The last ten years have brought significant advances in the collection of empirical cinema history data. Scholars working alone as well as those participating as members in interdisciplinary and increasingly international research teams have begun to painstakingly excavate not only the expansive geography of cinema exhibition sites, but also the temporal trajectories of countless film programs flowing through this terrain. Together, these sites and flows produced zones of space and time that marked out lines of distinction between “popular” and “unpopular” forms of cinema culture from the mainstream to the margins. This data on cinema culture has in turn been located within a variety of non-cinema contexts – gender, class, ethnicity, population density and more – in order to better understand the place of cinema in the production of larger structures of social, cultural, economic, and political power. Not surprisingly, as the push to collect larger and larger amounts of cinema and non-cinema data has grown, so too has the push to find new ways for comparing, connecting, and representing this data using geospatial analysis and mapping.
If the methodological challenges of “new cinema history” are great, so too are the opportunities. To help foster these opportunities, an exciting international workshop was recently convened at Goethe Universität in Frankfurt am Main, Germany. The workshop was entitled Researching and Comparing Historical Cinema Cultures: Film Popularity and Mapping, and it was spearheaded and superbly organized by Karina Pryt, within the framework of the DFG funded project: “Cinema Culture in Warsaw 1895/6-1939: A Transnational Perspective.”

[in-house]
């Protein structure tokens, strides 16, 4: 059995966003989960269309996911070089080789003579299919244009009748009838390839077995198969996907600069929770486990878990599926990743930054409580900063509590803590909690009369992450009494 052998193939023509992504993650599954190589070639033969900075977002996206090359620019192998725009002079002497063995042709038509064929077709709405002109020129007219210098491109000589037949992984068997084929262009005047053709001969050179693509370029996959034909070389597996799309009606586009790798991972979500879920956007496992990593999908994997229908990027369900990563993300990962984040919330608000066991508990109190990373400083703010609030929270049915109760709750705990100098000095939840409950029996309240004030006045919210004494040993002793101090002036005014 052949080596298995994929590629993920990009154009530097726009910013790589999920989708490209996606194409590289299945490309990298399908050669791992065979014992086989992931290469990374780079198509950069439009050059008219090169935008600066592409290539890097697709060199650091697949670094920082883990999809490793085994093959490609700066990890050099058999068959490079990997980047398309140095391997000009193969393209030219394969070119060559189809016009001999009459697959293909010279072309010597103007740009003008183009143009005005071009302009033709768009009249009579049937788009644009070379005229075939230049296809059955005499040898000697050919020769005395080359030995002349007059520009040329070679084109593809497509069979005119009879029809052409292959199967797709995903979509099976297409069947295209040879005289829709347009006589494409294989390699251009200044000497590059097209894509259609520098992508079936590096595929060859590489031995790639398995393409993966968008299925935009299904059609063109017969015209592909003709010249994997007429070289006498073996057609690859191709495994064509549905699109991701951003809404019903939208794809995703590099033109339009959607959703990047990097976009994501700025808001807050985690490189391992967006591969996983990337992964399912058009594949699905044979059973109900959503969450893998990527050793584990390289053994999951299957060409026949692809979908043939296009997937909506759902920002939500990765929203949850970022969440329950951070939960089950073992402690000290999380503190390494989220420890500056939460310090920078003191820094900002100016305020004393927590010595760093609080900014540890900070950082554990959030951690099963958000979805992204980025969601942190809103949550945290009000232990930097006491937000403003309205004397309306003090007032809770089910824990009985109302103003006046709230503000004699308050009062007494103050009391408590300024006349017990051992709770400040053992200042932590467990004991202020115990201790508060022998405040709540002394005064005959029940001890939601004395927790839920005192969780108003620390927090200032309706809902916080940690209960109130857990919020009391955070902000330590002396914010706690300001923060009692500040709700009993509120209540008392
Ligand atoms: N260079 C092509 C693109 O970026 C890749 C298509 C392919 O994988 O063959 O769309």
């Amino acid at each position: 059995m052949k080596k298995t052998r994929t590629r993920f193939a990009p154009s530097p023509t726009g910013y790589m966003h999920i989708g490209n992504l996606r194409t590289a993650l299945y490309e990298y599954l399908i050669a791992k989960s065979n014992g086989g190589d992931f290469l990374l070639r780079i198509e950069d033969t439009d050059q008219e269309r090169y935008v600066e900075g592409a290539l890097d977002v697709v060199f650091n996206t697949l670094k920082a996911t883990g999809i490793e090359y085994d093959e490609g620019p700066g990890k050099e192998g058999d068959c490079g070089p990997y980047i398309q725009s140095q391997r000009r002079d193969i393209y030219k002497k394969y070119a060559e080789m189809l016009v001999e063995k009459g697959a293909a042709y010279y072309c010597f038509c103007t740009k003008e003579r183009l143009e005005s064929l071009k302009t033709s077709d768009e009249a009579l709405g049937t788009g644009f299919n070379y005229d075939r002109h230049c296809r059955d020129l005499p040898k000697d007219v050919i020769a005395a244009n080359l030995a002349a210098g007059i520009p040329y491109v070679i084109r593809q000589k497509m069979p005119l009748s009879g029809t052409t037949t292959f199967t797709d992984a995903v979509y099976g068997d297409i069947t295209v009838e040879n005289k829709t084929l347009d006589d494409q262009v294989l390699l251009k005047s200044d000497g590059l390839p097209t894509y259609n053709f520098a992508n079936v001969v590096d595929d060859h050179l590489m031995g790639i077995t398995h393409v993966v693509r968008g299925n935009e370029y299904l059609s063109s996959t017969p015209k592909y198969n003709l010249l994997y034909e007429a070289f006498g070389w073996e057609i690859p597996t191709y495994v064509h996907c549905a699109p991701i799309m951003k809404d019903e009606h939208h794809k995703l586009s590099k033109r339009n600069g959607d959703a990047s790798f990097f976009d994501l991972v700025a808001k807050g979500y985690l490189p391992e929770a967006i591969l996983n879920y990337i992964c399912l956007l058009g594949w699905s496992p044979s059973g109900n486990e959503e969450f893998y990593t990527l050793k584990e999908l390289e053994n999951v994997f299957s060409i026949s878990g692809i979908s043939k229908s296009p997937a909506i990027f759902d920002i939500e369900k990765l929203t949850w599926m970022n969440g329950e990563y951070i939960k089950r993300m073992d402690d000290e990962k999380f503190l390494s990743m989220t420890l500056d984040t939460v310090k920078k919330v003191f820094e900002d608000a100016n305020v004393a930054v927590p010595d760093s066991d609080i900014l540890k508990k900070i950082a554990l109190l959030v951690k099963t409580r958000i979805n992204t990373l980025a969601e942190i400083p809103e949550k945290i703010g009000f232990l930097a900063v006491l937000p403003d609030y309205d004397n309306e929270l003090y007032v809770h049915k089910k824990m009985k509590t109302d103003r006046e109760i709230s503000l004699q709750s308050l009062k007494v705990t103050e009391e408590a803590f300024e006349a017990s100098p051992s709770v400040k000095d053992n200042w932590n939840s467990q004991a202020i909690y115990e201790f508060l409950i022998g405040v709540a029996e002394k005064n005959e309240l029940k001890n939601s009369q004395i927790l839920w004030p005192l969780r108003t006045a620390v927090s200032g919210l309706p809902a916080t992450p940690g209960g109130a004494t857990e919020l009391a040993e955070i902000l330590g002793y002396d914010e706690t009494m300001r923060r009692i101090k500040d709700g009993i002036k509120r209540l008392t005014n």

My contribution included hands-on modules on how to share data through maps using the open source mapping software QGIS (version 3.10.1 – A Coruña) in tandem with my own ERMA Mapping Movies platform (demonstration notes on the QGIS portion of the workshop can be found at the bottom of this post, for those who may want to try the exercises themselves).
Many outcomes were achieved during this intense three-day workshop, but one of the most exciting for me personally was the addition, by Thunnis van Oort, of a test sampling of Dutch Cinema Data to ERMA Mapping Movies. These data were drawn from the seminal Cinema Context Collection developed by Karel Dibbets, who was a pioneer of data-driven research into the history of cinema.
The ability to connect very large national databases like Cinema Context to one another through a searchable, filterable, exportable, interactive global map holds much promise for the future of new cinema history research as it moves increasingly into transnational frameworks of spatial analysis at scales ranging from the micro to the macro.